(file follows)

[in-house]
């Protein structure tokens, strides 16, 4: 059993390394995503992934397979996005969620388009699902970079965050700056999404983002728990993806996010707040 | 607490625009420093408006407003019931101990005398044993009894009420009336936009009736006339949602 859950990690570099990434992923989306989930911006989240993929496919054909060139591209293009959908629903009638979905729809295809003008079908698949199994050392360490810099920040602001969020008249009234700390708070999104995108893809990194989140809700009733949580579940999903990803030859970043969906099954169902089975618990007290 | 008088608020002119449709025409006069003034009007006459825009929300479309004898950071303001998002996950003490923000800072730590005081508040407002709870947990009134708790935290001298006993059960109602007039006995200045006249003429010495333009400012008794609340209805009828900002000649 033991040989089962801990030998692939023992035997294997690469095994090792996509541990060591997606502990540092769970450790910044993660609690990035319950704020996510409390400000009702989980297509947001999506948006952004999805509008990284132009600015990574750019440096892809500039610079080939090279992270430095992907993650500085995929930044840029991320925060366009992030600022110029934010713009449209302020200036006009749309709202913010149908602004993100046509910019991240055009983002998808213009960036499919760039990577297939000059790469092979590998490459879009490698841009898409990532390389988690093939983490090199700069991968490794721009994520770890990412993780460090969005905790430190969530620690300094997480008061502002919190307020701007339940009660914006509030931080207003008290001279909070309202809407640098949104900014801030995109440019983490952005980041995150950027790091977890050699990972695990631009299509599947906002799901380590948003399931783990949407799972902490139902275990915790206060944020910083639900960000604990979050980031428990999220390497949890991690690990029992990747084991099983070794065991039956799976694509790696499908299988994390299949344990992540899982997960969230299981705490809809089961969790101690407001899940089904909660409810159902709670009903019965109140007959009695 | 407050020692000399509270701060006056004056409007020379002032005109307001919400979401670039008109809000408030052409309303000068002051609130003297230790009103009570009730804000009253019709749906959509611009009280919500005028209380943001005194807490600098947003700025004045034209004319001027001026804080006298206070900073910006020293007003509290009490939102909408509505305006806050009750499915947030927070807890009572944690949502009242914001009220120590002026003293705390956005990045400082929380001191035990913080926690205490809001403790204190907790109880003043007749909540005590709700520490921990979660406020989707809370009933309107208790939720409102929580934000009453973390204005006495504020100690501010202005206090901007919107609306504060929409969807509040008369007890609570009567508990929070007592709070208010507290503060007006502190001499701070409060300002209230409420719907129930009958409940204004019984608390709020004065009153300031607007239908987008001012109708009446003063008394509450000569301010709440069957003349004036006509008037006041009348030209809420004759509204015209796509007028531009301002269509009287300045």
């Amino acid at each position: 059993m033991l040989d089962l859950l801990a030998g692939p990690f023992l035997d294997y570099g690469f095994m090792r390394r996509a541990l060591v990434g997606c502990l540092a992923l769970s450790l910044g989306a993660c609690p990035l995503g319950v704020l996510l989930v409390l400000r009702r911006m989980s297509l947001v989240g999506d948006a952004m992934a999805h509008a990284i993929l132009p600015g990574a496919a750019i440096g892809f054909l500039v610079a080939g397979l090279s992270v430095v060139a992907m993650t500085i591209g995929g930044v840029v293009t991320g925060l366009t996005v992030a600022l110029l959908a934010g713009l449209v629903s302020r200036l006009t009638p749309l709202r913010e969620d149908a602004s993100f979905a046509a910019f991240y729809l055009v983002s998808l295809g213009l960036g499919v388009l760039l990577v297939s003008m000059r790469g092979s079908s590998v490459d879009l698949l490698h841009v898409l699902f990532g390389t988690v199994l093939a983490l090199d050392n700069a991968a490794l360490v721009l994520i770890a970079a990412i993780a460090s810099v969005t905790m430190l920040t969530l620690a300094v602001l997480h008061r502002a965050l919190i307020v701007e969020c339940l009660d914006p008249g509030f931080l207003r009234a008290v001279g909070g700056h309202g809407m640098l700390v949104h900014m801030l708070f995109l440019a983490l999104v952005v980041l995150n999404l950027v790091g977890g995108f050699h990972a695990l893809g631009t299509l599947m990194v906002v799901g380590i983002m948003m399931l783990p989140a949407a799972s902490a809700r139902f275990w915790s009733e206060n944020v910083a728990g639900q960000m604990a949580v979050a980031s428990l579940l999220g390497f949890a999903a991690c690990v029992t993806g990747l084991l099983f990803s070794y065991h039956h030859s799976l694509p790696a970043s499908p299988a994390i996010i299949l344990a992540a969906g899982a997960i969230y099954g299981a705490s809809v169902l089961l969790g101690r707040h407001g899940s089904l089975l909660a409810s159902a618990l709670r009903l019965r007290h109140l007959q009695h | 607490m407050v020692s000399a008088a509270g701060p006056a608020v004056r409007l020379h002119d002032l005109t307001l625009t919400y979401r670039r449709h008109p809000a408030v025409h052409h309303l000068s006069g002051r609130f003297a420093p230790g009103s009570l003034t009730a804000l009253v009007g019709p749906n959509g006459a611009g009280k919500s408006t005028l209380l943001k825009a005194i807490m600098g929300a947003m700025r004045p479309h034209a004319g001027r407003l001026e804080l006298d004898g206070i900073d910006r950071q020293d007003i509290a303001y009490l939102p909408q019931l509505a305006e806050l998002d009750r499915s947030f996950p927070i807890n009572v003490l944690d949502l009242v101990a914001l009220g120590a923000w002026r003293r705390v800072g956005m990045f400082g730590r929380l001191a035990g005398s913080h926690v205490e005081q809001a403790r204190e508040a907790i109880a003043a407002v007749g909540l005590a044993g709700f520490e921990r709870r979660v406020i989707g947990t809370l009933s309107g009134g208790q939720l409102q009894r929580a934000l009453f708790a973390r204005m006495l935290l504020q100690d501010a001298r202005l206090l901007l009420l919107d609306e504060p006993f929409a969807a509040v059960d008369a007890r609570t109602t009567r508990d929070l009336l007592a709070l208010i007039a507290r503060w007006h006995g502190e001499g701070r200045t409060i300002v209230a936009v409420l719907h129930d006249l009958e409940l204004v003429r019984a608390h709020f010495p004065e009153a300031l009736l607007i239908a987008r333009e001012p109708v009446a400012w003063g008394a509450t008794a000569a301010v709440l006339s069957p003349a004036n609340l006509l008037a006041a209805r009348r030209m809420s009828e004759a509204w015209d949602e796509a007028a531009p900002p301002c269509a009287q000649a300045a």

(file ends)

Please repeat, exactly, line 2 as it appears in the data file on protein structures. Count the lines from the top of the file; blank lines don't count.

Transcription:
């Protein structure tokens, strides 16, 4: 059993390394995503992934397979996005969620388009699902970079965050700056999404983002728990993806996010707040 | 607490625009420093408006407003019931101990005398044993009894009420009336936009009736006339949602 859950990690570099990434992923989306989930911006989240993929496919054909060139591209293009959908629903009638979905729809295809003008079908698949199994050392360490810099920040602001969020008249009234700390708070999104995108893809990194989140809700009733949580579940999903990803030859970043969906099954169902089975618990007290 | 008088608020002119449709025409006069003034009007006459825009929300479309004898950071303001998002996950003490923000800072730590005081508040407002709870947990009134708790935290001298006993059960109602007039006995200045006249003429010495333009400012008794609340209805009828900002000649 033991040989089962801990030998692939023992035997294997690469095994090792996509541990060591997606502990540092769970450790910044993660609690990035319950704020996510409390400000009702989980297509947001999506948006952004999805509008990284132009600015990574750019440096892809500039610079080939090279992270430095992907993650500085995929930044840029991320925060366009992030600022110029934010713009449209302020200036006009749309709202913010149908602004993100046509910019991240055009983002998808213009960036499919760039990577297939000059790469092979590998490459879009490698841009898409990532390389988690093939983490090199700069991968490794721009994520770890990412993780460090969005905790430190969530620690300094997480008061502002919190307020701007339940009660914006509030931080207003008290001279909070309202809407640098949104900014801030995109440019983490952005980041995150950027790091977890050699990972695990631009299509599947906002799901380590948003399931783990949407799972902490139902275990915790206060944020910083639900960000604990979050980031428990999220390497949890991690690990029992990747084991099983070794065991039956799976694509790696499908299988994390299949344990992540899982997960969230299981705490809809089961969790101690407001899940089904909660409810159902709670009903019965109140007959009695 | 407050020692000399509270701060006056004056409007020379002032005109307001919400979401670039008109809000408030052409309303000068002051609130003297230790009103009570009730804000009253019709749906959509611009009280919500005028209380943001005194807490600098947003700025004045034209004319001027001026804080006298206070900073910006020293007003509290009490939102909408509505305006806050009750499915947030927070807890009572944690949502009242914001009220120590002026003293705390956005990045400082929380001191035990913080926690205490809001403790204190907790109880003043007749909540005590709700520490921990979660406020989707809370009933309107208790939720409102929580934000009453973390204005006495504020100690501010202005206090901007919107609306504060929409969807509040008369007890609570009567508990929070007592709070208010507290503060007006502190001499701070409060300002209230409420719907129930009958409940204004019984608390709020004065009153300031607007239908987008001012109708009446003063008394509450000569301010709440069957003349004036006509008037006041009348030209809420004759509204015209796509007028531009301002269509009287300045």